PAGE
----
There is still some danger from residual mines and other unexploded ordnance left over from the 1999 conflict. The main areas of danger are on the border with Albania, in the Dulje Pass area (in central Kosovo), and in the west and south of the province. The mountainous region between South Serbia’s Presevo Valley and Kosovo is also problematic. Special care should be taken in all these areas, and you should keep to the main roads. Most of the remaining dangerous areas are in high mountainous regions covered with dense vegetation. If you see anything suspicious, DO NOT TOUCH IT, and report it immediately to the police or the nearest KFOR patrol.

Safety and Security - Local Travel - Northern Kosovo
We advise against all but essential travel to North Mitrovica due to sporadic violence there. We would advise that if you do enter Kosovo from Serbia via Leposavic (Gate 1) and Zubin Potok (Gate 31), you do so with extra vigilance.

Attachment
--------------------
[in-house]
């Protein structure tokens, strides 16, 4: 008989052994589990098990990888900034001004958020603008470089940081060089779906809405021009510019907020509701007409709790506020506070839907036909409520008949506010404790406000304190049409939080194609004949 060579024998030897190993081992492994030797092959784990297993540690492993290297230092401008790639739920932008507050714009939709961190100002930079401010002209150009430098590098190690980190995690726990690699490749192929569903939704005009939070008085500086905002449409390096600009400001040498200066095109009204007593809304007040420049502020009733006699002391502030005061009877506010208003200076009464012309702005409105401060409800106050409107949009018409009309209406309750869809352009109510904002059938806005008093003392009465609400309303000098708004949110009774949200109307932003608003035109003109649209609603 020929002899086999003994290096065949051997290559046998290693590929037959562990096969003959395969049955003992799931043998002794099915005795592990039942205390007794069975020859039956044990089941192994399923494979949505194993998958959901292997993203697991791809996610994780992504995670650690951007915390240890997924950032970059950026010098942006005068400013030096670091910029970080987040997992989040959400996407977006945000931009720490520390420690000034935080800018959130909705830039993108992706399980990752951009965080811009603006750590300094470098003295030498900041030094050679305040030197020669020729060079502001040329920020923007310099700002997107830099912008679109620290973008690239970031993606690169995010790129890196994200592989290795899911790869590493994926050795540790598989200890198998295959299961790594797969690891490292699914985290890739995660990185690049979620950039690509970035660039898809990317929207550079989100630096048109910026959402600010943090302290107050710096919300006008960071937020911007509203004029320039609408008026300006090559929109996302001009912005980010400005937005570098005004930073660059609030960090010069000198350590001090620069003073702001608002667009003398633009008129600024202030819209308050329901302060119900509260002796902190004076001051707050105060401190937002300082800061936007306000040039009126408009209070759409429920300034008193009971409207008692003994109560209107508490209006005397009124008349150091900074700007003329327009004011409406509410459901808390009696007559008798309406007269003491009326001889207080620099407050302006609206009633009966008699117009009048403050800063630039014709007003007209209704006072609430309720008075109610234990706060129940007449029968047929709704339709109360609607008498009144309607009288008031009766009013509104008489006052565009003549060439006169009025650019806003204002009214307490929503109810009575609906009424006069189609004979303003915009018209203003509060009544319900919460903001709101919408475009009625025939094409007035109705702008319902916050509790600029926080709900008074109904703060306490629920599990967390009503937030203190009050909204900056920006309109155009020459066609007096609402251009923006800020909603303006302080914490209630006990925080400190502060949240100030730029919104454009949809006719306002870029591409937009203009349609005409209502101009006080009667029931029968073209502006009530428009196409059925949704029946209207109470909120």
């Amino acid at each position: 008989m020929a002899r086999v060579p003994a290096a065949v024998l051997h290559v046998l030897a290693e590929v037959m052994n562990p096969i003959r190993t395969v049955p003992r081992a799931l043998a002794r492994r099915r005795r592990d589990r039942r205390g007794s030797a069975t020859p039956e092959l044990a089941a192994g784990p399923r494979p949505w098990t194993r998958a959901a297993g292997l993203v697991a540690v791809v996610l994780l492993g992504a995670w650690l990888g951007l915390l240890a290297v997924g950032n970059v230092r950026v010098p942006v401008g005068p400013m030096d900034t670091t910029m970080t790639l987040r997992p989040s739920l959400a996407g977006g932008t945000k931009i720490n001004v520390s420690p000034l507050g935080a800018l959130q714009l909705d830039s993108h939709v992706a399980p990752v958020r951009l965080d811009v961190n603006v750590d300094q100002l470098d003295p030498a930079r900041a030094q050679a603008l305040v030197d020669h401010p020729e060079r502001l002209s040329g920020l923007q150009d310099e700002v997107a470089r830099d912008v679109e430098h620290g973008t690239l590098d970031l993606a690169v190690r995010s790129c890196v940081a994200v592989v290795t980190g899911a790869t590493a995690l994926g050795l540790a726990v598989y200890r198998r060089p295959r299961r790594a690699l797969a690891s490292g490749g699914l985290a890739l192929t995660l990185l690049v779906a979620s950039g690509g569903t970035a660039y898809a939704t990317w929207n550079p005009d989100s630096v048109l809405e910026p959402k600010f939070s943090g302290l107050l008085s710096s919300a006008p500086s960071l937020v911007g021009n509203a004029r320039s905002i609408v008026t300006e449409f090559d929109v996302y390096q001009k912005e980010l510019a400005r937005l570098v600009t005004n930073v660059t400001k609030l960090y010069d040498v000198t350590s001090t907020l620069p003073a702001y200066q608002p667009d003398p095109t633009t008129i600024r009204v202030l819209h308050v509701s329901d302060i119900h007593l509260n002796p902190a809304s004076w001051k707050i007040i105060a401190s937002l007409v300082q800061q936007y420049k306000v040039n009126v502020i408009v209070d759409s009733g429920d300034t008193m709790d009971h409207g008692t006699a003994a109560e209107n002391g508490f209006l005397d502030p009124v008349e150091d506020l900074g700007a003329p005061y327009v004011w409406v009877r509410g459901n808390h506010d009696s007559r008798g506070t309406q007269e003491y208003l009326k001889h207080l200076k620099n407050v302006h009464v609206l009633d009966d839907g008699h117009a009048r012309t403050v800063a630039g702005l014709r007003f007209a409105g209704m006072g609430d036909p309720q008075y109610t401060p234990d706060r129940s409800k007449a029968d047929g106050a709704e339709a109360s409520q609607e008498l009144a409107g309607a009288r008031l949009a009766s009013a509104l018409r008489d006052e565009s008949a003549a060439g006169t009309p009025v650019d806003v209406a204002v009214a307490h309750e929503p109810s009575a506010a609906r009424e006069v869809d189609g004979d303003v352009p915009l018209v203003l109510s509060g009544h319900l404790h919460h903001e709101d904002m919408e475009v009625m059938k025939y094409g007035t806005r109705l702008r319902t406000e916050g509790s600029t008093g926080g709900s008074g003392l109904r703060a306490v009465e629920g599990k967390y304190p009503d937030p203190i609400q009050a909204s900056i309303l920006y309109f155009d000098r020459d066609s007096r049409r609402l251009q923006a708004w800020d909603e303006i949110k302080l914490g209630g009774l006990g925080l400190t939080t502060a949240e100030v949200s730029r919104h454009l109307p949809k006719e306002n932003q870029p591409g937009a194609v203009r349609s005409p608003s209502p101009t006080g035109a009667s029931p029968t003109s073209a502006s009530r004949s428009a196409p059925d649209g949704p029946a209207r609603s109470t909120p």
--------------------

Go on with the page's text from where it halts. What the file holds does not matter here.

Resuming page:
Safety and Security - Local Travel - Road Travel
The general standard of roads is fair to poor with conditions worsening in rural areas, especially in and after bad weather. There remains an inherent risk of landslide. You are advised against travelling at night.

A UK driving licence is valid in Kosovo. You must have vehicle registration / ownership documents and a locally valid insurance policy. However, European Green Card vehicle insurance is not valid and you should purchase local third party insurance at the border on entry. Where an insurance bureau is unavailable you should purchase insurance from the nearest town at the earliest opportunity. You should ensure that you have sufficient Euros to pay for insurance and fuel. Fuel is widely available but the quality varies. Delays at the border crossings between Kosovo and Macedonia are common.